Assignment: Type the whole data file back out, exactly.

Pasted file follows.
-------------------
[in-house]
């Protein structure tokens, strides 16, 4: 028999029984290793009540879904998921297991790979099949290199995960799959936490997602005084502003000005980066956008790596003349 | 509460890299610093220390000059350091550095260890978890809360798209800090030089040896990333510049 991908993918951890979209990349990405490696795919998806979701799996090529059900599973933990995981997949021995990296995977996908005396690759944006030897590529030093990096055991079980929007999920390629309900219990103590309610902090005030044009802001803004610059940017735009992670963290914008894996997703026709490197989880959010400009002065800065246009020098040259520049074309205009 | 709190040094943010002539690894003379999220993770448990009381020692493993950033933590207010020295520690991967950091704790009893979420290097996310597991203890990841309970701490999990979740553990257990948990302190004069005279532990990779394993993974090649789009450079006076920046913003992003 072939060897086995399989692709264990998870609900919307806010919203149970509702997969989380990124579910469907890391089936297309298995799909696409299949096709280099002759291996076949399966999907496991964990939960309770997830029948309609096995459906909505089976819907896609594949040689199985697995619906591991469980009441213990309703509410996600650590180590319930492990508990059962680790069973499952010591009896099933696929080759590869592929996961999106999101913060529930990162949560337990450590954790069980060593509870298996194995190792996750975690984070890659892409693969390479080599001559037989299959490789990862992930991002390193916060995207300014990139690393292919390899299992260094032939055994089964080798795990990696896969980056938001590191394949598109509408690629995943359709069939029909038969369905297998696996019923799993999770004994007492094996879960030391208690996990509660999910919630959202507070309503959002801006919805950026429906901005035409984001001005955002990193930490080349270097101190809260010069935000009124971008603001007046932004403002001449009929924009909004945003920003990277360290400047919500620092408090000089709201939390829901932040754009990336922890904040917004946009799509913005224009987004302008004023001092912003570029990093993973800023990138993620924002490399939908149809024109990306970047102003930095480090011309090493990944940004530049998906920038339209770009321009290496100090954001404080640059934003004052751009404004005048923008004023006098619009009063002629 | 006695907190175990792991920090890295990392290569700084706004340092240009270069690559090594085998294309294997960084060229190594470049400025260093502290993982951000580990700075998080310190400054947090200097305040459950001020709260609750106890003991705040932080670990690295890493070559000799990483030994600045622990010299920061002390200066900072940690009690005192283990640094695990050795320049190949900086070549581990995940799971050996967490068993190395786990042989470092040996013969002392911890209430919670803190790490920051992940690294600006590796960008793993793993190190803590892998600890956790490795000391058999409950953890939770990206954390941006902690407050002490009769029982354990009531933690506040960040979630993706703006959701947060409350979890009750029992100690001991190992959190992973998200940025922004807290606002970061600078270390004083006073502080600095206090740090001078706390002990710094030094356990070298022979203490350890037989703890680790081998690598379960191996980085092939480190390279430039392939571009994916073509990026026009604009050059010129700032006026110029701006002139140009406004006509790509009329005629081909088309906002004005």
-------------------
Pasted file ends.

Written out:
[in-house]
């Protein structure tokens, strides 16, 4: 028999029984290793009540879904998921297991790979099949290199995960799959936490997602005084502003000005980066956008790596003349 | 509460890299610093220390000059350091550095260890978890809360798209800090030089040896990333510049 991908993918951890979209990349990405490696795919998806979701799996090529059900599973933990995981997949021995990296995977996908005396690759944006030897590529030093990096055991079980929007999920390629309900219990103590309610902090005030044009802001803004610059940017735009992670963290914008894996997703026709490197989880959010400009002065800065246009020098040259520049074309205009 | 709190040094943010002539690894003379999220993770448990009381020692493993950033933590207010020295520690991967950091704790009893979420290097996310597991203890990841309970701490999990979740553990257990948990302190004069005279532990990779394993993974090649789009450079006076920046913003992003 072939060897086995399989692709264990998870609900919307806010919203149970509702997969989380990124579910469907890391089936297309298995799909696409299949096709280099002759291996076949399966999907496991964990939960309770997830029948309609096995459906909505089976819907896609594949040689199985697995619906591991469980009441213990309703509410996600650590180590319930492990508990059962680790069973499952010591009896099933696929080759590869592929996961999106999101913060529930990162949560337990450590954790069980060593509870298996194995190792996750975690984070890659892409693969390479080599001559037989299959490789990862992930991002390193916060995207300014990139690393292919390899299992260094032939055994089964080798795990990696896969980056938001590191394949598109509408690629995943359709069939029909038969369905297998696996019923799993999770004994007492094996879960030391208690996990509660999910919630959202507070309503959002801006919805950026429906901005035409984001001005955002990193930490080349270097101190809260010069935000009124971008603001007046932004403002001449009929924009909004945003920003990277360290400047919500620092408090000089709201939390829901932040754009990336922890904040917004946009799509913005224009987004302008004023001092912003570029990093993973800023990138993620924002490399939908149809024109990306970047102003930095480090011309090493990944940004530049998906920038339209770009321009290496100090954001404080640059934003004052751009404004005048923008004023006098619009009063002629 | 006695907190175990792991920090890295990392290569700084706004340092240009270069690559090594085998294309294997960084060229190594470049400025260093502290993982951000580990700075998080310190400054947090200097305040459950001020709260609750106890003991705040932080670990690295890493070559000799990483030994600045622990010299920061002390200066900072940690009690005192283990640094695990050795320049190949900086070549581990995940799971050996967490068993190395786990042989470092040996013969002392911890209430919670803190790490920051992940690294600006590796960008793993793993190190803590892998600890956790490795000391058999409950953890939770990206954390941006902690407050002490009769029982354990009531933690506040960040979630993706703006959701947060409350979890009750029992100690001991190992959190992973998200940025922004807290606002970061600078270390004083006073502080600095206090740090001078706390002990710094030094356990070298022979203490350890037989703890680790081998690598379960191996980085092939480190390279430039392939571009994916073509990026026009604009050059010129700032006026110029701006002139140009406004006509790509009329005629081909088309906002004005």